• On the recommendation of a committee, the President of India appoints the chairperson and the members of the National Human Rights Commission. The committee consists of the following members:
      • Prime Minister of India [CHAIRPERSON] 
      • Home Minister of India 
      • Speaker of Lok Sabha Leader of Opposition [Lok Sabha] 
      • Leader of Opposition [Rajya Sabha]
      • Deputy Chairperson of Rajya Sabha 

The Commission shall, perform all or any of the following functions, namely:-

  • Inquire, on its own initiative or on a petition presented to it by a victim or any person on his behalf, into complaint of-
    • violation of human rights or abetment oR
    • negligence in the prevention of such violation, by a public servant;
  • intervene in any proceeding involving any allegation of violation of human rights pending before a court with the approval of such court;
  • visit, under intimation to the State Government, any jail or any other institution under the control of the State Government, where persons are detained or lodged for purposes of treatment, reformation or protection to study the living condition of the inmates and make recommendations thereon;
  • review the safeguards by or under the Constitution or any law for the time being in force for the protection of human rights and recommend measures for their effective implementation;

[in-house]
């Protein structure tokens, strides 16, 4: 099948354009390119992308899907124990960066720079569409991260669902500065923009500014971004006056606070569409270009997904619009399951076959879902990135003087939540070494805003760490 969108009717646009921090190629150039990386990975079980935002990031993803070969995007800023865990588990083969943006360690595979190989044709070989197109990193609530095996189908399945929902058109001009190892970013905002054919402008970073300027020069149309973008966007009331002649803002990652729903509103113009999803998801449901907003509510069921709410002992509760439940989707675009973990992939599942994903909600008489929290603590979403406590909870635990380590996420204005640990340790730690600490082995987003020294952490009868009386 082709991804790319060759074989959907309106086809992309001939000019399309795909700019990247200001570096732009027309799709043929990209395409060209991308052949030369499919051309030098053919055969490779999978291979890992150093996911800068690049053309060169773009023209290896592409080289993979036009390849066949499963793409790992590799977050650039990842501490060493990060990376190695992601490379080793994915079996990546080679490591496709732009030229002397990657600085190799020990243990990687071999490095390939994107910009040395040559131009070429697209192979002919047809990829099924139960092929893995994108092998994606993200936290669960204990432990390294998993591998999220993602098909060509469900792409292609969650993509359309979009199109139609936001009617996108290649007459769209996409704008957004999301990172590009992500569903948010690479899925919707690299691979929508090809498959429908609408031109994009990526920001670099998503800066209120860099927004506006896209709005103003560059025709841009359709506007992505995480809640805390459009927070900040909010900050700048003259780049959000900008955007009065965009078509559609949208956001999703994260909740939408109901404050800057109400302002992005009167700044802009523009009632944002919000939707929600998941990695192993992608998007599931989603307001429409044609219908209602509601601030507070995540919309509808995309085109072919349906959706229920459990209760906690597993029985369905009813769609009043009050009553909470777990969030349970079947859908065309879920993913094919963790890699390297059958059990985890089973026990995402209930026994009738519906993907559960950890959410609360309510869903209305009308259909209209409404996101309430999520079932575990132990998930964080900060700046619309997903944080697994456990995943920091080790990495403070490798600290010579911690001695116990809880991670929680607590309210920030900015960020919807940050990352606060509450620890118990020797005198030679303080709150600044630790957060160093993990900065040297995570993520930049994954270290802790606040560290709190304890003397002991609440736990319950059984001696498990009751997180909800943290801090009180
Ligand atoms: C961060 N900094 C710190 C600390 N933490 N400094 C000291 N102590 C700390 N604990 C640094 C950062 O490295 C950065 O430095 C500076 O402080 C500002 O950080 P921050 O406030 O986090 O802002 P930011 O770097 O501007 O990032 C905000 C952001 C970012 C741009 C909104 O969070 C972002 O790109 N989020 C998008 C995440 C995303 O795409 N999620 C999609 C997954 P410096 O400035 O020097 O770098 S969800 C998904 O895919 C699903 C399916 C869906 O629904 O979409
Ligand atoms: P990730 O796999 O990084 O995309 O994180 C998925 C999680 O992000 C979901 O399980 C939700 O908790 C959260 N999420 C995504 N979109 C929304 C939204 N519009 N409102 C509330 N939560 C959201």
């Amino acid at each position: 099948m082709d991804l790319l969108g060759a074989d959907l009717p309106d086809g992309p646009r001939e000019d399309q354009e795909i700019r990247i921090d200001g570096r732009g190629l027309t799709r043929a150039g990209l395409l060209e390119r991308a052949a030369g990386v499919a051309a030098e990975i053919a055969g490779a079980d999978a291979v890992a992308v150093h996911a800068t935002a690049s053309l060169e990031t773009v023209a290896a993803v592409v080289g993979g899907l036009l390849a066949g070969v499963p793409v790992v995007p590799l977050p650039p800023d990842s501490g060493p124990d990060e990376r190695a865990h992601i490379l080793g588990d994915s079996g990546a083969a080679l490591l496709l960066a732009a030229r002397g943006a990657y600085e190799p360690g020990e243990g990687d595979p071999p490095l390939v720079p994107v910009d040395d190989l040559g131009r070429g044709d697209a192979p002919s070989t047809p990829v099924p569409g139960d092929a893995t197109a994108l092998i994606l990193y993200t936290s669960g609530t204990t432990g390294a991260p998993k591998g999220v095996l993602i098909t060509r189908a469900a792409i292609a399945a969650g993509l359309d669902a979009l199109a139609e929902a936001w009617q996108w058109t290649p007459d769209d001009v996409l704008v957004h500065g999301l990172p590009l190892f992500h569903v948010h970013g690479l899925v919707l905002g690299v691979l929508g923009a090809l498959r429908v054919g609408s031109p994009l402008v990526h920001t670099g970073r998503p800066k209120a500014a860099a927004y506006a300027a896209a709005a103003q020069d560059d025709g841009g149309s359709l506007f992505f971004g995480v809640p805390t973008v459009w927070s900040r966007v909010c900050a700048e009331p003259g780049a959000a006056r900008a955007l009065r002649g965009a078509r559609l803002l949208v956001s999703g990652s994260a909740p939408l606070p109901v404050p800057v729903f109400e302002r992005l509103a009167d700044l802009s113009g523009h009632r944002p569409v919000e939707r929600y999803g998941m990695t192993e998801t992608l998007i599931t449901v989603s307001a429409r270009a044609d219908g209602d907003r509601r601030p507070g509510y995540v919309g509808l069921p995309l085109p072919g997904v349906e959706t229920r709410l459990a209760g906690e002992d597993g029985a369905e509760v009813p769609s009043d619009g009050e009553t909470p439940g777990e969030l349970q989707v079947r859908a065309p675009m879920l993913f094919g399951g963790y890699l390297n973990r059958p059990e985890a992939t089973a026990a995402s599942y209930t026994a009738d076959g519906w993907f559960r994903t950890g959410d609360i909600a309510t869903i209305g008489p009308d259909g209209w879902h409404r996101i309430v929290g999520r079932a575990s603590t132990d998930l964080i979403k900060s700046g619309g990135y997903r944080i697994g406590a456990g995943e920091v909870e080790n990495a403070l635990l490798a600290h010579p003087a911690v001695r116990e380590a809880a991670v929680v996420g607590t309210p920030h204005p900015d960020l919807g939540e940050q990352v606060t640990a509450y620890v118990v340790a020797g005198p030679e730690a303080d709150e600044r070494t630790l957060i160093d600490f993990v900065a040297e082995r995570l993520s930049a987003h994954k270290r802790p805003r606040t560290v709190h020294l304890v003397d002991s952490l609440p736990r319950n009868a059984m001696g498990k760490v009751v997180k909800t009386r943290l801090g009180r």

• review the factors, including acts of terrorism that inhibit the enjoyment of human rights and recommend appropriate remedial measures;
  • study treaties and other international instruments on human rights and make recommendations for their effective implementation;

Issues and challenges of NHRC 

  • Autonomy of the NHRC 
    • The Commission is supposed to be completely independent in its functioning, even though the  Protection of Human Rights Act, (PHRA), 1993 does not say so. 
    • In fact, there are provisions in the Act which underscore the dependence of the Commission on the government.
      • For example:
        • Section 11 of the Act makes it dependent on the government for its manpower requirements. 
        • Section 32 of the Act makees it financially dependent  on the central government:
          • Central govt. shall pay to the Commission by way of grants such sums of money as it may consider fit. 
      • Thus, in respect of the two most important requirements i.e. human resources and money, the Commission is not independent. 
    • Even the limited finds are not being used for human rights related functions
      • Large chunks of the budget of commissions go in office expenses, leaving disproportionately small amounts for other crucial areas such as research and rights awareness programmes.
  • Lacks enforcing powers
    • NHRC does not have the backing of the Protection of Human Rights Act to penalise authorities which do not implement its orders hence maming it impossible for NHRC’s recommendations do not reach to the ground level as the 
    • The Act does not categorically empower the NHRC to act when human rights violations through private parties take place.
  • Lacks specialized persons who have dealt in Human rights issues 
    • The Act requires that three of the five members of a human rights commission must be former judges but does not specify whether these judges should have a proven record of human rights activism or expertise or qualifications in the area.